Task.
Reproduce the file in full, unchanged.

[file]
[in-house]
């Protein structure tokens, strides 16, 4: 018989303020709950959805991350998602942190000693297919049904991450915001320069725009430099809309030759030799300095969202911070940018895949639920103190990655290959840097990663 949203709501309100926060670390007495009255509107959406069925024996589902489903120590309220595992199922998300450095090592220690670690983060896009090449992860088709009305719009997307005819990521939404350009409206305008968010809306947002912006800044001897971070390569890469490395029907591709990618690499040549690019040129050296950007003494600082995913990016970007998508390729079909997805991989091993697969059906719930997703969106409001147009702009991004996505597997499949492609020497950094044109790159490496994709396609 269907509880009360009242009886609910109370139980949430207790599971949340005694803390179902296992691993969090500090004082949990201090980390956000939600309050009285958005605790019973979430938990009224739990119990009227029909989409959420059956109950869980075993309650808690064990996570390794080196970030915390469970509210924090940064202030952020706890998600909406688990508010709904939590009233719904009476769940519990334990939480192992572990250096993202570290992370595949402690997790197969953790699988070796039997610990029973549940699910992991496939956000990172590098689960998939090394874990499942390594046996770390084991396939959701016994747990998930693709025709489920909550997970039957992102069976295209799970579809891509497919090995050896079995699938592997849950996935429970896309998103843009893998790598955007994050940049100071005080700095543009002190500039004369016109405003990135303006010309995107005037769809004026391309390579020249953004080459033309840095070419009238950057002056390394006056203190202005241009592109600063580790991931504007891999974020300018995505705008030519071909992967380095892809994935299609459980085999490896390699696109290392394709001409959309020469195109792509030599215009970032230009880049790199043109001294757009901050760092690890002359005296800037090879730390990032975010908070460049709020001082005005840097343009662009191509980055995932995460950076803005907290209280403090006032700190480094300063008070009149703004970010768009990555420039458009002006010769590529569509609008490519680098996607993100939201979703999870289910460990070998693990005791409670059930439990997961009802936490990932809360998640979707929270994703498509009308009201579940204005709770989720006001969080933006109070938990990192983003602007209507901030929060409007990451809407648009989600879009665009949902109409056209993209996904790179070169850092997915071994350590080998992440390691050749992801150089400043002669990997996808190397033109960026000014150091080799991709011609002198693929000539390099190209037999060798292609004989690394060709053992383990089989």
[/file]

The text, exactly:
[in-house]
């Protein structure tokens, strides 16, 4: 018989303020709950959805991350998602942190000693297919049904991450915001320069725009430099809309030759030799300095969202911070940018895949639920103190990655290959840097990663 949203709501309100926060670390007495009255509107959406069925024996589902489903120590309220595992199922998300450095090592220690670690983060896009090449992860088709009305719009997307005819990521939404350009409206305008968010809306947002912006800044001897971070390569890469490395029907591709990618690499040549690019040129050296950007003494600082995913990016970007998508390729079909997805991989091993697969059906719930997703969106409001147009702009991004996505597997499949492609020497950094044109790159490496994709396609 269907509880009360009242009886609910109370139980949430207790599971949340005694803390179902296992691993969090500090004082949990201090980390956000939600309050009285958005605790019973979430938990009224739990119990009227029909989409959420059956109950869980075993309650808690064990996570390794080196970030915390469970509210924090940064202030952020706890998600909406688990508010709904939590009233719904009476769940519990334990939480192992572990250096993202570290992370595949402690997790197969953790699988070796039997610990029973549940699910992991496939956000990172590098689960998939090394874990499942390594046996770390084991396939959701016994747990998930693709025709489920909550997970039957992102069976295209799970579809891509497919090995050896079995699938592997849950996935429970896309998103843009893998790598955007994050940049100071005080700095543009002190500039004369016109405003990135303006010309995107005037769809004026391309390579020249953004080459033309840095070419009238950057002056390394006056203190202005241009592109600063580790991931504007891999974020300018995505705008030519071909992967380095892809994935299609459980085999490896390699696109290392394709001409959309020469195109792509030599215009970032230009880049790199043109001294757009901050760092690890002359005296800037090879730390990032975010908070460049709020001082005005840097343009662009191509980055995932995460950076803005907290209280403090006032700190480094300063008070009149703004970010768009990555420039458009002006010769590529569509609008490519680098996607993100939201979703999870289910460990070998693990005791409670059930439990997961009802936490990932809360998640979707929270994703498509009308009201579940204005709770989720006001969080933006109070938990990192983003602007209507901030929060409007990451809407648009989600879009665009949902109409056209993209996904790179070169850092997915071994350590080998992440390691050749992801150089400043002669990997996808190397033109960026000014150091080799991709011609002198693929000539390099190209037999060798292609004989690394060709053992383990089989």